A typical particle size distribution of relative numbers of calcined doped zinc oxide particles of a suitable powder, after having been passed through a 125 micrometer sieve, is shown in
The switching behaviour of the calcined doped zinc oxide particles, showing the abrupt change in non-linear specific impedance as a function of the electric field strength (at 50 Hz), is shown in
It is envisaged that the inner insulating component corresponding to either core 4, 24 could be tubular, such that the insulator 2, 22 could be mounted on, for example, the termination of a high voltage cable so as to provide protection against flashover along the outer surface thereof. In this embodiment it is also envisaged that the termination of the cable itself would be stress-controlled, particularly at the cut-back of the cable screen, as is done conventionally.
The foregoing is illustrative of the present invention and is not to be construed as limiting thereof. Although a few exemplary embodiments of this invention have been described, those skilled in the art will readily appreciate that many modifications are possible in the exemplary embodiments without materially departing from the novel teachings and advantages of this invention. Accordingly, all such modifications are intended to be included within the scope of this invention as defined in the claims. In the claims, means-plus-function clauses are intended to cover the structures described herein as performing the recited function and not only structural equivalents but also equivalent structures. Therefore, it is to be understood that the foregoing is illustrative of the present invention and is not to be construed as limited to the specific embodiments disclosed, and that modifications to the disclosed embodiments, as well as other embodiments, are intended to be included within the scope of the appended claims. The invention is defined by the following claims, with equivalents of the claims to be included therein.
|Cited Patent||Filing date||Publication date||Applicant||Title|
|US3658583||Sep 8, 1970||Apr 25, 1972||Ngk Insulators Ltd||Method for producing semi-conducting glaze compositions for electric insulators|
|US3791859||Feb 4, 1972||Feb 12, 1974||Westinghouse Electric Corp||Stress grading coatings for insulators|
|US4563544||Apr 23, 1984||Jan 7, 1986||Ceraver, S.A.||Electrical insulator offering reduced sensitivity to pollution|
|US4714800 *||Jun 24, 1986||Dec 22, 1987||Raychem Corporation||Stress control/insulating composite article with an outer surface having convolutions and electric power cable terminated therewith|
|US5294374 *||Mar 20, 1992||Mar 15, 1994||Leviton Manufacturing Co., Inc.||Electrical overstress materials and method of manufacture|
|US6124549 *||Jan 14, 1997||Sep 26, 2000||Kemp; Christian||Electrical stress control|
|FR2547451A1||Title not available|
|JPH07312131A||Title not available|
|WO1997026693A1||Jan 14, 1997||Jul 24, 1997||Raychem Gmbh||Electrical stress control|
|Citing Patent||Filing date||Publication date||Applicant||Title|
|US7262367 *||Mar 15, 2005||Aug 28, 2007||Abb Research Ltd||High voltage bushing with field control material|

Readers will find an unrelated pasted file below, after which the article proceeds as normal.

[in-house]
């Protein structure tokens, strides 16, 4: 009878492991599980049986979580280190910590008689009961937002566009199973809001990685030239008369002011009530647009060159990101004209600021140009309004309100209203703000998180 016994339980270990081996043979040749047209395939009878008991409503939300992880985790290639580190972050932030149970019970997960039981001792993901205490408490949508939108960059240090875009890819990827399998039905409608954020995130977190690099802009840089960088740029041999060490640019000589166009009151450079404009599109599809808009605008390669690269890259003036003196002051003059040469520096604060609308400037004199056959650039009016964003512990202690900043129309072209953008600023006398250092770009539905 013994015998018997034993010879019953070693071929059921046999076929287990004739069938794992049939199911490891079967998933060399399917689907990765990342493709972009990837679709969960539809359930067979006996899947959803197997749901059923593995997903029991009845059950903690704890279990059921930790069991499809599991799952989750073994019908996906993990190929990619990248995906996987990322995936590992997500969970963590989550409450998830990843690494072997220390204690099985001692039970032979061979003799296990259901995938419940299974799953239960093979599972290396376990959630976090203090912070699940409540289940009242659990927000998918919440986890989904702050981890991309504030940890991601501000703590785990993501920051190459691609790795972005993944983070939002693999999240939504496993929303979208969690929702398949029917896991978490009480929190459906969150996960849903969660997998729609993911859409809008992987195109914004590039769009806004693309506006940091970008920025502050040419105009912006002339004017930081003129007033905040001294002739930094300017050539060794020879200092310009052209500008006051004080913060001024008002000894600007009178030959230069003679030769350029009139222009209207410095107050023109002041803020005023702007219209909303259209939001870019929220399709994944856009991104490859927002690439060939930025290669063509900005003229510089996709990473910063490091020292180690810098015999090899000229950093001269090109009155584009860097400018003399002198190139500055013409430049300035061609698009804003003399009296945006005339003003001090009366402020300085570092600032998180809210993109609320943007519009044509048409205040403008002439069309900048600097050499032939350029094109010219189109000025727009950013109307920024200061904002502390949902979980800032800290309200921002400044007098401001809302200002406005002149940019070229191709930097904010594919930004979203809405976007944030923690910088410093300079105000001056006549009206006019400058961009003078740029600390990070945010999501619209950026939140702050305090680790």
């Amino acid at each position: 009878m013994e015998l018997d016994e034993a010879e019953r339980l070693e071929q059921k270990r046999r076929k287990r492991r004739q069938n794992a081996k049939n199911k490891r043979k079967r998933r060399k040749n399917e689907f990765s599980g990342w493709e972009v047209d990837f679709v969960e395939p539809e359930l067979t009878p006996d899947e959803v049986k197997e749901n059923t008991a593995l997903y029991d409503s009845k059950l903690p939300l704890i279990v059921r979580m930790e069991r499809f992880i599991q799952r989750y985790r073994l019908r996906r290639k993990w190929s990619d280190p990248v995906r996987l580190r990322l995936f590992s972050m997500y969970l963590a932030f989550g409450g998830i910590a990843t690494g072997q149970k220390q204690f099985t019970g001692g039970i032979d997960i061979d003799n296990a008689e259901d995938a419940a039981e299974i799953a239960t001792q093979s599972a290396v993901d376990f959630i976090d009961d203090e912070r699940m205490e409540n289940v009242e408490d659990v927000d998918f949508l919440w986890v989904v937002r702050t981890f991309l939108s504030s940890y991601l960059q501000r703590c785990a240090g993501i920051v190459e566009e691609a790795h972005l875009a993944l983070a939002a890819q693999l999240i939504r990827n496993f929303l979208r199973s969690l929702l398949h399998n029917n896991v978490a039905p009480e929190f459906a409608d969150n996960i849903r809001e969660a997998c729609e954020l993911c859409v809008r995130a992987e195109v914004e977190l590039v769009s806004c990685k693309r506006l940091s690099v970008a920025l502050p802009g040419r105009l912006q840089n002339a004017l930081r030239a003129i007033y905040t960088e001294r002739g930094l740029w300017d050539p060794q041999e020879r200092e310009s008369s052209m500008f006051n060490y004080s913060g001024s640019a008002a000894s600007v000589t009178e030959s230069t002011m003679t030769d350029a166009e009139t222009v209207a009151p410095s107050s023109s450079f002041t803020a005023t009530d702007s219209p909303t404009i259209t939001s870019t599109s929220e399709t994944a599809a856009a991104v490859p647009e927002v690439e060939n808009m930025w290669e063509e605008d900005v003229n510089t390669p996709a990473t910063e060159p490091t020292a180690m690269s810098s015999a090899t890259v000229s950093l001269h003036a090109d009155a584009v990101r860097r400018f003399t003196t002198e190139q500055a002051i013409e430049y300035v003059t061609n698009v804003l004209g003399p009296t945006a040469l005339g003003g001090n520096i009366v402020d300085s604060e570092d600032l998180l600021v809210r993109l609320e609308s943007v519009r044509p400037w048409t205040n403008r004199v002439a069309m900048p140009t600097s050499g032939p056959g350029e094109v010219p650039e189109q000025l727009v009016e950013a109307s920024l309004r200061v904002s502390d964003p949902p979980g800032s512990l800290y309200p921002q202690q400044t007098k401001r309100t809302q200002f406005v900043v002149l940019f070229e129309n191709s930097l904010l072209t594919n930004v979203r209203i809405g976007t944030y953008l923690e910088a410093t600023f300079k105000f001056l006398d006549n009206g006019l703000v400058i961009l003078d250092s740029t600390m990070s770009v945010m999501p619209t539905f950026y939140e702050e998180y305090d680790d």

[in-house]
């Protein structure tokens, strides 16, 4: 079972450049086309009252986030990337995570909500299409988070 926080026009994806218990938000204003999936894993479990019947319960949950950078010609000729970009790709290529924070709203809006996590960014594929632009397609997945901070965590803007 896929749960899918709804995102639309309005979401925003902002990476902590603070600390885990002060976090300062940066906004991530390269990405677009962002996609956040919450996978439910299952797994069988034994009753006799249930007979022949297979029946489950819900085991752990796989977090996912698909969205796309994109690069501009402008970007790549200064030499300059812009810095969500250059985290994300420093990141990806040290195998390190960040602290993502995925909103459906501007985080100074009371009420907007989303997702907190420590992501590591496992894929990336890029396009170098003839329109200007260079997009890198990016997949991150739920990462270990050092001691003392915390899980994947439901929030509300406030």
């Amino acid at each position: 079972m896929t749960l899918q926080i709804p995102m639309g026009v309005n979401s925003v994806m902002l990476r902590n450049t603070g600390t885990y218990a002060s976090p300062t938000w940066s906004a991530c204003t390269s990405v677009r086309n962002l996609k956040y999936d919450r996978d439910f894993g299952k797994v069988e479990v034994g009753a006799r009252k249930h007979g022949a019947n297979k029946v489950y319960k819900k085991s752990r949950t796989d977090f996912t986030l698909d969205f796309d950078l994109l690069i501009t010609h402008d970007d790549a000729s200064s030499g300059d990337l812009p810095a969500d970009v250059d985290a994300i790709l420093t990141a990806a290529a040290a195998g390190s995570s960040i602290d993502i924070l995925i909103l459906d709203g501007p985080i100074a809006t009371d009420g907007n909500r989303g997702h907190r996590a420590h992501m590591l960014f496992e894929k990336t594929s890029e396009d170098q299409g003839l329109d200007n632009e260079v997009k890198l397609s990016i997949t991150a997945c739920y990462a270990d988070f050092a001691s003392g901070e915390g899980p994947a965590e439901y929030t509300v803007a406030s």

|US8216544||Mar 5, 2008||Jul 10, 2012||Kabushiki Kaisha Toshiba||ZnO varistor powder|
|US8435427||May 7, 2013||3M Innovative Properties Company||Compositions having non-linear current-voltage characteristics|
|US8637769||Aug 16, 2010||Jan 28, 2014||Lapp Insulators Gmbh||Field-controlled composite insulator and method for producing the composite insulator|
|US8704097||Jan 23, 2012||Apr 22, 2014||General Electric Company||High voltage bushing assembly|
|US8716601||Feb 8, 2012||May 6, 2014||General Electric Company||Corona resistant high voltage bushing assembly|
|US8796552||Sep 14, 2010||Aug 5, 2014||Roger W. Faulkner||Underground modular high-voltage direct current electric power transmission system|
|US8883061||Nov 23, 2011||Nov 11, 2014||Tyco Electronics Raychem Gmbh||Cover assemblies for electrical cables and methods and kits including same|
|US9312053 *||May 27, 2011||Apr 12, 2016||Lapp Insulators Gmbh||Composite insulator|
|US20050199418 *||Mar 15, 2005||Sep 15, 2005||Abb Research Ltd.||High voltage bushing with field control material|
|US20100136337 *||Mar 5, 2008||Jun 3, 2010||Kabushiki Kaisha Toshiba||ZnO VARISTOR POWDER|
|US20110017488 *||Aug 16, 2010||Jan 27, 2011||Lapp Insulators Gmbh & Co. Kg||Field-controlled composite insulator and method for producing the composite insulator|
|US20130101846 *||May 27, 2011||Apr 25, 2013||Lapp Insulators Gmbh||Composite Insulator|
|CN102906825A *||May 27, 2011||Jan 30, 2013||拉普绝缘体有限责任公司||Composite insulator|
|U.S. Classification||174/138.00F, 174/73.1, 174/137.00R, 174/74.00R, 174/179|
|International Classification||H01B7/00, H01B17/00, H01B17/26, H01C7/102, H01B17/42, H01B17/50|
|Cooperative Classification||H01B17/42, H01C7/102, H01B17/005|
|European Classification||H01C7/102, H01B17/00B, H01B17/42|
|Jul 28, 2003||AS||Assignment|
Owner name: TYCO ELECTRONICS RAYCHEM GMBH, GERMANY
Free format text: ASSIGNMENT OF ASSIGNORS INTEREST;ASSIGNORS:BOETTCHER, BODO;LIETZKE, RALF;MALIN, GEROLD;AND OTHERS;REEL/FRAME:015130/0266;SIGNING DATES FROM 20020511 TO 20020618
|Sep 8, 2008||FPAY||Fee payment|
Year of fee payment: 4
|Sep 15, 2008||REMI||Maintenance fee reminder mailed|
|Sep 10, 2012||FPAY||Fee payment|
Year of fee payment: 8
|Sep 8, 2016||FPAY||Fee payment|
Year of fee payment: 12